Lean Labs

Lean Labs
Price Wars

(8 minute read)

Time, Cost, or Value...

If you had to choose one, which one would you prefer your new agency to focus on?

This question may be puzzling, but the standard pricing models pitched by every agency determines their focus.

Most agencies, and freelancers, work on either an hourly or fixed-price basis. This means, first and foremost, their focused on delivering a product either within a set amount of time, or for a certain cost. Decisions throughout the project become solely based on how to fit the project into a certain number of hours, or into the quoted cost.

Goals and objectives become secondary priorities in these models. What would happen if agencies were laser-focused on achieving your objectives rather than hours or fixed prices?

In this eBook, we’re going to reveal the real risks behind hourly rates, fixed-priced projects, and value billing.

Fixed Pricing

Let’s go ahead and burst the paradigm bubble of “fixed pricing.” There is no such thing.

The thinking behind a fixed price project is that, while the project’s value and ROI are unknown, at least the cost has been predetermined. This creates a pre-defined risk.

Companies like fixed-price projects because they can easily attach an assumed value to the work being done (it comes with a price tag). Such projects are easier to get approved by CFO’s and it helps people involved with the project set expectations on the value they should receive.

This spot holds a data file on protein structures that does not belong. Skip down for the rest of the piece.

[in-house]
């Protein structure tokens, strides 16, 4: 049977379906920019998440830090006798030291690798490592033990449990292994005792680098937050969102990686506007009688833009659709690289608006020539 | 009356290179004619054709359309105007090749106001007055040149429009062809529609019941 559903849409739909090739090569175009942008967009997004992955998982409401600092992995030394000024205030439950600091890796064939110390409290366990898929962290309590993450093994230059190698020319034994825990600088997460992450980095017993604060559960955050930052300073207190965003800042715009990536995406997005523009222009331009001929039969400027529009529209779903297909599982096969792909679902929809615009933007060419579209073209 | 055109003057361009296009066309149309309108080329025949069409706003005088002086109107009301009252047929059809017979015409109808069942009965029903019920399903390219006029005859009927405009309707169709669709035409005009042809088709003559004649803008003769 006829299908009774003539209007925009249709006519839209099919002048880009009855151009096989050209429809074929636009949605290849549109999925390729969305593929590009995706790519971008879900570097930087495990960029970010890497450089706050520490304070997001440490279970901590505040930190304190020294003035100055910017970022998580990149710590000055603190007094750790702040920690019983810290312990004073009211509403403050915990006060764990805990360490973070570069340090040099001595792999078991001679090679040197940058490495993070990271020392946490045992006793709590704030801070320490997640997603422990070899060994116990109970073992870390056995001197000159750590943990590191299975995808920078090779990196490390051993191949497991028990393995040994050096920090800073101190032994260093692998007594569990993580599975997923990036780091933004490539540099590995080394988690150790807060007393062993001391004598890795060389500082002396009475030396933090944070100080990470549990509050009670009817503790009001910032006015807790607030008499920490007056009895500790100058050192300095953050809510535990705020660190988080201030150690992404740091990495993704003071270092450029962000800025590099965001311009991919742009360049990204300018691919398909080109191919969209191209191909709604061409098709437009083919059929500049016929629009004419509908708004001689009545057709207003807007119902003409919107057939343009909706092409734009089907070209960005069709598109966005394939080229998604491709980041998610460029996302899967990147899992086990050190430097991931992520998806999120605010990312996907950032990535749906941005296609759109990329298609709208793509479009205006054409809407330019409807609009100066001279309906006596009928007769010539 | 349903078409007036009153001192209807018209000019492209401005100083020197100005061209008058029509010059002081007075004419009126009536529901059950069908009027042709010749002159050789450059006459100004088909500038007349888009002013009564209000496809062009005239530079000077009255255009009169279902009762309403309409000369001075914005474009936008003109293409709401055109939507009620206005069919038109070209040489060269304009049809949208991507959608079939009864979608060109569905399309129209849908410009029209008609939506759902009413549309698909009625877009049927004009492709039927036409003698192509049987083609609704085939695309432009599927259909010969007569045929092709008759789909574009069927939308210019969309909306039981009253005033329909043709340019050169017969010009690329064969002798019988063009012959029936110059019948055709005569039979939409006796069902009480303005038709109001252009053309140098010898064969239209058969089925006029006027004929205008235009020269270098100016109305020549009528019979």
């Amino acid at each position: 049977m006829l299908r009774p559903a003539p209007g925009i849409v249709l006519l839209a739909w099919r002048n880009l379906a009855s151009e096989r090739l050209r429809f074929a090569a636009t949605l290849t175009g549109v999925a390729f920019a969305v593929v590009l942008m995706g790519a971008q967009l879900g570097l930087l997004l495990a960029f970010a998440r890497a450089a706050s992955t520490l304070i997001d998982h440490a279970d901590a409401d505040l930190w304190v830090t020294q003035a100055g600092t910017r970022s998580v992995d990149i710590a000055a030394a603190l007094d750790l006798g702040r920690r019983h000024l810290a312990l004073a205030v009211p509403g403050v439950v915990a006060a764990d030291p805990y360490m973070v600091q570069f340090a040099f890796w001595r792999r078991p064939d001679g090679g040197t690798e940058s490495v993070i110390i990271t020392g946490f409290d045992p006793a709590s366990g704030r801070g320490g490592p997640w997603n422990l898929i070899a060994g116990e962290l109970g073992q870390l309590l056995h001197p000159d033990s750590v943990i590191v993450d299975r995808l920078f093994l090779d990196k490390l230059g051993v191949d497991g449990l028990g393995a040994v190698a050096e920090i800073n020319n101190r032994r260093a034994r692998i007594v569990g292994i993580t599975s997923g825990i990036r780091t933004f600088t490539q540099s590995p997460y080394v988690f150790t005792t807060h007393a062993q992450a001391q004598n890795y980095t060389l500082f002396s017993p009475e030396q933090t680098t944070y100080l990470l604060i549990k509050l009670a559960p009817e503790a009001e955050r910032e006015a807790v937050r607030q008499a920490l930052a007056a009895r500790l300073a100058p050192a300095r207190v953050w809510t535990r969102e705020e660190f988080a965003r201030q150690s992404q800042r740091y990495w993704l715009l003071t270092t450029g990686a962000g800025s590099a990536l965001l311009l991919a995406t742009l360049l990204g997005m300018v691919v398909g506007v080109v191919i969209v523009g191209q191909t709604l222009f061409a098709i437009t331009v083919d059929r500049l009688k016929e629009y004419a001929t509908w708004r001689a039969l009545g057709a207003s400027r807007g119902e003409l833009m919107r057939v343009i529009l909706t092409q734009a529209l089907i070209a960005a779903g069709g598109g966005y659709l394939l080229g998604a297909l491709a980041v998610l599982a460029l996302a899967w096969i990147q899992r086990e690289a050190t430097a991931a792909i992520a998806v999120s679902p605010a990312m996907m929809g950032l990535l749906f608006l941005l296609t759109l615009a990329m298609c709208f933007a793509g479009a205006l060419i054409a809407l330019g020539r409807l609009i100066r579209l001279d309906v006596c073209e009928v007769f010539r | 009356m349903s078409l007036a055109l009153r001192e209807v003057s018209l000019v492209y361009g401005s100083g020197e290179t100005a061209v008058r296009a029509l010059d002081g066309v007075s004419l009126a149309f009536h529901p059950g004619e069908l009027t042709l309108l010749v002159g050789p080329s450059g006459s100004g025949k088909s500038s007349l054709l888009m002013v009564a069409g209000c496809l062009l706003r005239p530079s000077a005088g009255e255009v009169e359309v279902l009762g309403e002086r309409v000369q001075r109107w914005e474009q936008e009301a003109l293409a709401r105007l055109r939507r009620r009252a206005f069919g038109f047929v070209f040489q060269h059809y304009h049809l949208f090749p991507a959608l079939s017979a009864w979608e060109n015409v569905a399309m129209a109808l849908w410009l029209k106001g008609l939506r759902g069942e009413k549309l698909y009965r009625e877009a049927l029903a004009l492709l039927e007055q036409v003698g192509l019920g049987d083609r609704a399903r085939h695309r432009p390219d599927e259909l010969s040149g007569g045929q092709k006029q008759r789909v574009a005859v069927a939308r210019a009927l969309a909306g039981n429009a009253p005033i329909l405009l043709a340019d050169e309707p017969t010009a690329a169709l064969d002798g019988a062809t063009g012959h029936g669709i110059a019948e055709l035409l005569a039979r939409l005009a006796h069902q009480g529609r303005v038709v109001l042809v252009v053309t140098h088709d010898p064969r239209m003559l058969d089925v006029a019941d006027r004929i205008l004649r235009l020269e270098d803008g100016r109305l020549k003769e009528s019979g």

But there are also downsides to fixed pricing.

Downside #1: Waste

Fixed-price project specifications create waste and rely solely upon guesswork to assume the right solution at the right price. When agencies guess, they always pad their estimates to account for unknown setbacks.

You pay more for a fixed price, every time.

Downside #2: Rigid Scope

The scope is held rigid, protecting the agency from being asked to build anything they didn’t quote. When weaknesses in the plan inevitably pop up, change orders and revisions are made to increase the budget.

This happens a majority of the time, breaking the “fixed cost” benefit that was initially so attractive.

Downside #3: Creativity Cap